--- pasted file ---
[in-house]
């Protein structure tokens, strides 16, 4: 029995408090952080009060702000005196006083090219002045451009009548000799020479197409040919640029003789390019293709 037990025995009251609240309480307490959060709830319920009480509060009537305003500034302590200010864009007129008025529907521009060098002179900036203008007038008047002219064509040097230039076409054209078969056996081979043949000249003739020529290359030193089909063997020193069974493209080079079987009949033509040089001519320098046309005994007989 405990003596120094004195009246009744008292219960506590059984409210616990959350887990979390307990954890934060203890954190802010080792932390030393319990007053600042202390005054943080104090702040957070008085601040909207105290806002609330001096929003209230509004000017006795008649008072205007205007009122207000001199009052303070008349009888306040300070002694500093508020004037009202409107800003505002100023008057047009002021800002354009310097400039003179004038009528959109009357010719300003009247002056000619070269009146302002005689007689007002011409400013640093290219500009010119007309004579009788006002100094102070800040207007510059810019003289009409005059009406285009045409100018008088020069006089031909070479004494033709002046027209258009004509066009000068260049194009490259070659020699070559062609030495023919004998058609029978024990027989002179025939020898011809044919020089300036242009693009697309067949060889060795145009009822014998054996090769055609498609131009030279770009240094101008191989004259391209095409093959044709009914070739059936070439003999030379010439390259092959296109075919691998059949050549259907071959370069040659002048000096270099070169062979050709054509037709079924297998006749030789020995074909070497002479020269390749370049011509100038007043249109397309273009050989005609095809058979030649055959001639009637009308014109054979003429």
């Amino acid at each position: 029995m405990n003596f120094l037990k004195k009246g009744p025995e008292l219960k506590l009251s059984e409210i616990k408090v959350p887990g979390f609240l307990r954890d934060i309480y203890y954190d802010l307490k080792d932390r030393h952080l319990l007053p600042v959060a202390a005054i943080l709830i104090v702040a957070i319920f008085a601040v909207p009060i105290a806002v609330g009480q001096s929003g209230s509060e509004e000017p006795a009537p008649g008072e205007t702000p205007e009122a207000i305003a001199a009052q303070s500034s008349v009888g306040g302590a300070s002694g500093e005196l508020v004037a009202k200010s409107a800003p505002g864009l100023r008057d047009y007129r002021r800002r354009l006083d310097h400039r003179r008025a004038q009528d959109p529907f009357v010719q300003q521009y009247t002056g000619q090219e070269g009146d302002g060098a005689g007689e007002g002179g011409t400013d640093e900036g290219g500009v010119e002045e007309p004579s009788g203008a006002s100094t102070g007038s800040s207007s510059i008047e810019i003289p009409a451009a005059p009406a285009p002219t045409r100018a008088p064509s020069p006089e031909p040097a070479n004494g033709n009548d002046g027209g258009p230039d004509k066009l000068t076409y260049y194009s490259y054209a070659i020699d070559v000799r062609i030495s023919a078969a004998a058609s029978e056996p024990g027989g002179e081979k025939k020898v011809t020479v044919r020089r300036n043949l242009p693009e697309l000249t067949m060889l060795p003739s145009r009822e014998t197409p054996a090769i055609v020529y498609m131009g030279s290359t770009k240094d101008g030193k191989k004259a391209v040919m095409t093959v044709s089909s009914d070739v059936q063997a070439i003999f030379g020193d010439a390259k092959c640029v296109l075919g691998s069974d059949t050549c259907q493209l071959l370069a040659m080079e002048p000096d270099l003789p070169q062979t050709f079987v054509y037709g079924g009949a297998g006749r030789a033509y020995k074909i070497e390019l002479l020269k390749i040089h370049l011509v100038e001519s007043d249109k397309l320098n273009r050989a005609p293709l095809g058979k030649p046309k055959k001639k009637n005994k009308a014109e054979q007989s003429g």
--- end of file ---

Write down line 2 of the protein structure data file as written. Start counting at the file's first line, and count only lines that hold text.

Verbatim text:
């Protein structure tokens, strides 16, 4: 029995408090952080009060702000005196006083090219002045451009009548000799020479197409040919640029003789390019293709 037990025995009251609240309480307490959060709830319920009480509060009537305003500034302590200010864009007129008025529907521009060098002179900036203008007038008047002219064509040097230039076409054209078969056996081979043949000249003739020529290359030193089909063997020193069974493209080079079987009949033509040089001519320098046309005994007989 405990003596120094004195009246009744008292219960506590059984409210616990959350887990979390307990954890934060203890954190802010080792932390030393319990007053600042202390005054943080104090702040957070008085601040909207105290806002609330001096929003209230509004000017006795008649008072205007205007009122207000001199009052303070008349009888306040300070002694500093508020004037009202409107800003505002100023008057047009002021800002354009310097400039003179004038009528959109009357010719300003009247002056000619070269009146302002005689007689007002011409400013640093290219500009010119007309004579009788006002100094102070800040207007510059810019003289009409005059009406285009045409100018008088020069006089031909070479004494033709002046027209258009004509066009000068260049194009490259070659020699070559062609030495023919004998058609029978024990027989002179025939020898011809044919020089300036242009693009697309067949060889060795145009009822014998054996090769055609498609131009030279770009240094101008191989004259391209095409093959044709009914070739059936070439003999030379010439390259092959296109075919691998059949050549259907071959370069040659002048000096270099070169062979050709054509037709079924297998006749030789020995074909070497002479020269390749370049011509100038007043249109397309273009050989005609095809058979030649055959001639009637009308014109054979003429």